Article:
Patla would not be drawn out too much on AMD's multicore plans, except to say that the Opteron processors were designed to support more than two cores from the get-go and that AMD would ship processors with more than two cores in 2007. When asked if he believed that AMD would get to multicores (he would not say four cores, but this is obviously what everyone expects) ahead of Intel, which is also slated to roll out multicore Itaniums and Xeon in the 2007 timeframe, Patla laughed and said, "We can only hope so." He didn't sound like a man who was laughing because he was worried.
What AMD seems to be mulling right now is the interplay between cores, HyperTransport links, and SMP and NUMA scalability. To boost the scalability of machines further, AMD can double the cores and add enough HyperTransport links to take an Opteron server configuration up quite a bit, even without resorting to the Horus chipset. The current Opteron 8000 chipset can take four two-socket SMPs and lash them together with NUMA clustering over HyperTransport to make an eight-way server. For whatever reason, no Tier One server vendor has done this to date, but a number of smaller ones have. (The NUMA scalability is not great.) But now that AMD has dual-core Opterons, companies with four-socket servers can boost their performance without resorting to four-node NUMA clustering, and get more performance in the same thermal and physical profile. AMD could do something interesting for its far-future Opterons, like making multiple parallel HyperTransport links available between future Opteron chips, each with maybe four cores or eight cores with perhaps two or four links per core, to boost the aggregate bandwidth between the cores and create a switched mess network between all of the cores in the box. Whatever AMD might be planning, no one is saying.
And AMD is not all that worried about getting into the big SMP and NUMA server markets--at least not yet. "We need to make our mark on the two-way and four-way server space, and do it now," explains Patla. "This is the volume market, and we need to compete here. But that said, we do have our eye on the market for larger machines, and when we really expand into eight-way and maybe above, we will do it in a volume-market way."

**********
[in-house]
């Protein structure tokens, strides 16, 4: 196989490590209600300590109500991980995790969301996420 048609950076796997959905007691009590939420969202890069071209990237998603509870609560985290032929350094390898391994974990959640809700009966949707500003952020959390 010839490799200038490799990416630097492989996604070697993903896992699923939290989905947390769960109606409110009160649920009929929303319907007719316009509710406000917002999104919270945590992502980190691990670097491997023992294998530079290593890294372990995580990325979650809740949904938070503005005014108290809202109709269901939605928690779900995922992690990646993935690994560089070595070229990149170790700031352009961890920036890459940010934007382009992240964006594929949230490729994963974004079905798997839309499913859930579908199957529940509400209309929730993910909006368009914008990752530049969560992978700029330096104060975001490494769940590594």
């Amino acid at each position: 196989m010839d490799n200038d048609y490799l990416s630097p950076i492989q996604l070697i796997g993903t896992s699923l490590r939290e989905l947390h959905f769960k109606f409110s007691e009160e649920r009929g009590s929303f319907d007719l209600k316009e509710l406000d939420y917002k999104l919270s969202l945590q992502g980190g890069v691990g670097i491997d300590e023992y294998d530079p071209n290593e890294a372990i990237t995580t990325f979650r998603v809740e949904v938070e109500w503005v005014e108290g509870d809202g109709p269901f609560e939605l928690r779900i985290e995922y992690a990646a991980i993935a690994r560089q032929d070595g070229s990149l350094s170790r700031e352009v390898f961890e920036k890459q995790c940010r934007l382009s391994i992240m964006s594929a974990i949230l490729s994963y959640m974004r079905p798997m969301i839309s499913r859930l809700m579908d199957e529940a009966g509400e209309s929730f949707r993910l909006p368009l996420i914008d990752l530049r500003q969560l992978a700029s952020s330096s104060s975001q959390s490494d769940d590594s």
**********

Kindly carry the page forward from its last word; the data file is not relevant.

And because it is IDF this week, and Intel is talking up its dual-core and multicore plans for the second time this year and getting a huge amount of airtime in the IT market, AMD has thrown down the gauntlet and launched an ad campaign that is challenging Intel to a shoot-out in the Dual Core Corral. AMD has taken out big ads in major newspapers saying it would meet Intel any time, any place to test its Pentium and Xeon chips against AMD's own Athlon and Opterons. Intel has thus far dodged the issue, and at IDF, Intel's new CEO said he thought that products are "best judged in the marketplace."
Then again, he would have to say that, being the CEO of a chip monopoly, because in many benchmark tests that might be run in a shoot-out, Intel's dual core chips are going to get whupped by their AMD equivalents. The market would, indeed, decide, all other things being equal. But, of course, all other things are not equal. While Hewlett-Packard offers Opteron across a pretty broad range of servers and in one workstation, IBM offers only tepid support (one blade server and one rack-server), Sun has only two servers and a few workstations (but is readying its "Galaxy" Opteron-based servers for a September 12 launch), and Dell, Fujitsu-Siemens, and NEC have not gone anywhere near Opteron for servers, and get uncomfortable talking about any possibilities.